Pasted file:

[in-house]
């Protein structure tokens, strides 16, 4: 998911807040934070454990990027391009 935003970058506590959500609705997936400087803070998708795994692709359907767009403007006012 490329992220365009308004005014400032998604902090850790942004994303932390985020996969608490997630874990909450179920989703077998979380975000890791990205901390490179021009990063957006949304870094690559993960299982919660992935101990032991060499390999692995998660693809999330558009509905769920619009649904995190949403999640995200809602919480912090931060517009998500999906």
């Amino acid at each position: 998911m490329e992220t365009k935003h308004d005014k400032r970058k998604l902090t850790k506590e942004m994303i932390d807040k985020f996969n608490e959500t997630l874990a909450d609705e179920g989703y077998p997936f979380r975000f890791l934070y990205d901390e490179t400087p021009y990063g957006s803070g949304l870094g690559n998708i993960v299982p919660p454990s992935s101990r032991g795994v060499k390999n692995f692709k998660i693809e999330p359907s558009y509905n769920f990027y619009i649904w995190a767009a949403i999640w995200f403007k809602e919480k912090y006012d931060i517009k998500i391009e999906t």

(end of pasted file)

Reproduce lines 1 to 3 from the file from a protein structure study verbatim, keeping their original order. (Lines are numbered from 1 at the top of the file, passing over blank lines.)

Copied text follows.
[in-house]
């Protein structure tokens, strides 16, 4: 998911807040934070454990990027391009 935003970058506590959500609705997936400087803070998708795994692709359907767009403007006012 490329992220365009308004005014400032998604902090850790942004994303932390985020996969608490997630874990909450179920989703077998979380975000890791990205901390490179021009990063957006949304870094690559993960299982919660992935101990032991060499390999692995998660693809999330558009509905769920619009649904995190949403999640995200809602919480912090931060517009998500999906």
């Amino acid at each position: 998911m490329e992220t365009k935003h308004d005014k400032r970058k998604l902090t850790k506590e942004m994303i932390d807040k985020f996969n608490e959500t997630l874990a909450d609705e179920g989703y077998p997936f979380r975000f890791l934070y990205d901390e490179t400087p021009y990063g957006s803070g949304l870094g690559n998708i993960v299982p919660p454990s992935s101990r032991g795994v060499k390999n692995f692709k998660i693809e999330p359907s558009y509905n769920f990027y619009i649904w995190a767009a949403i999640w995200f403007k809602e919480k912090y006012d931060i517009k998500i391009e999906t």